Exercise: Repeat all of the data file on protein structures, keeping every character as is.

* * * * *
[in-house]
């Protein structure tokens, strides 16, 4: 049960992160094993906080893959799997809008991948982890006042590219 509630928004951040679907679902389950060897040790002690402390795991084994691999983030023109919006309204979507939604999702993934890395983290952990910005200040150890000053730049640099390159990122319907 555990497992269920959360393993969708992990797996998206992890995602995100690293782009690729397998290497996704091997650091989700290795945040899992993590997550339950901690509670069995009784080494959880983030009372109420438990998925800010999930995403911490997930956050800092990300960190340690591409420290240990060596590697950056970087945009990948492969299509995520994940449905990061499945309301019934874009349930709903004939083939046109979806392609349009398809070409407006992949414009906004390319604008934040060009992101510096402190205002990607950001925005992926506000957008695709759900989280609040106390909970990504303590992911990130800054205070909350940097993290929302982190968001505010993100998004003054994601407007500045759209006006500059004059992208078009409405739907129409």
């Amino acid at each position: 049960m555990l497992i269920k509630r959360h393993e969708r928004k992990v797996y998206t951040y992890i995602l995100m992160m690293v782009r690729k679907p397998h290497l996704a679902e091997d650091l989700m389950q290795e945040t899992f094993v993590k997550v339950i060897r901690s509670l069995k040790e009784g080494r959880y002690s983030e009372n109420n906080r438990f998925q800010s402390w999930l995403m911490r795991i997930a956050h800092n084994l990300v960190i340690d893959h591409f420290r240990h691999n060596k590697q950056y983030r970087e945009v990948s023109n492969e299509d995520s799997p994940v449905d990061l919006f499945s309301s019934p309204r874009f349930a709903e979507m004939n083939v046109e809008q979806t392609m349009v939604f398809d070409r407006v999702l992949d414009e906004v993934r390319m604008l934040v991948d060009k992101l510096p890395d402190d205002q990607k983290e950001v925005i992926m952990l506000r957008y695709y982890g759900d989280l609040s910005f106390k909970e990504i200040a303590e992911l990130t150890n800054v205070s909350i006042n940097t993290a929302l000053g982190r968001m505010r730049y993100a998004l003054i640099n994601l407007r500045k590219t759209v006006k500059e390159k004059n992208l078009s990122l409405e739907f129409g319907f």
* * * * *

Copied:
[in-house]
């Protein structure tokens, strides 16, 4: 049960992160094993906080893959799997809008991948982890006042590219 509630928004951040679907679902389950060897040790002690402390795991084994691999983030023109919006309204979507939604999702993934890395983290952990910005200040150890000053730049640099390159990122319907 555990497992269920959360393993969708992990797996998206992890995602995100690293782009690729397998290497996704091997650091989700290795945040899992993590997550339950901690509670069995009784080494959880983030009372109420438990998925800010999930995403911490997930956050800092990300960190340690591409420290240990060596590697950056970087945009990948492969299509995520994940449905990061499945309301019934874009349930709903004939083939046109979806392609349009398809070409407006992949414009906004390319604008934040060009992101510096402190205002990607950001925005992926506000957008695709759900989280609040106390909970990504303590992911990130800054205070909350940097993290929302982190968001505010993100998004003054994601407007500045759209006006500059004059992208078009409405739907129409």
């Amino acid at each position: 049960m555990l497992i269920k509630r959360h393993e969708r928004k992990v797996y998206t951040y992890i995602l995100m992160m690293v782009r690729k679907p397998h290497l996704a679902e091997d650091l989700m389950q290795e945040t899992f094993v993590k997550v339950i060897r901690s509670l069995k040790e009784g080494r959880y002690s983030e009372n109420n906080r438990f998925q800010s402390w999930l995403m911490r795991i997930a956050h800092n084994l990300v960190i340690d893959h591409f420290r240990h691999n060596k590697q950056y983030r970087e945009v990948s023109n492969e299509d995520s799997p994940v449905d990061l919006f499945s309301s019934p309204r874009f349930a709903e979507m004939n083939v046109e809008q979806t392609m349009v939604f398809d070409r407006v999702l992949d414009e906004v993934r390319m604008l934040v991948d060009k992101l510096p890395d402190d205002q990607k983290e950001v925005i992926m952990l506000r957008y695709y982890g759900d989280l609040s910005f106390k909970e990504i200040a303590e992911l990130t150890n800054v205070s909350i006042n940097t993290a929302l000053g982190r968001m505010r730049y993100a998004l003054i640099n994601l407007r500045k590219t759209v006006k500059e390159k004059n992208l078009s990122l409405e739907f129409g319907f």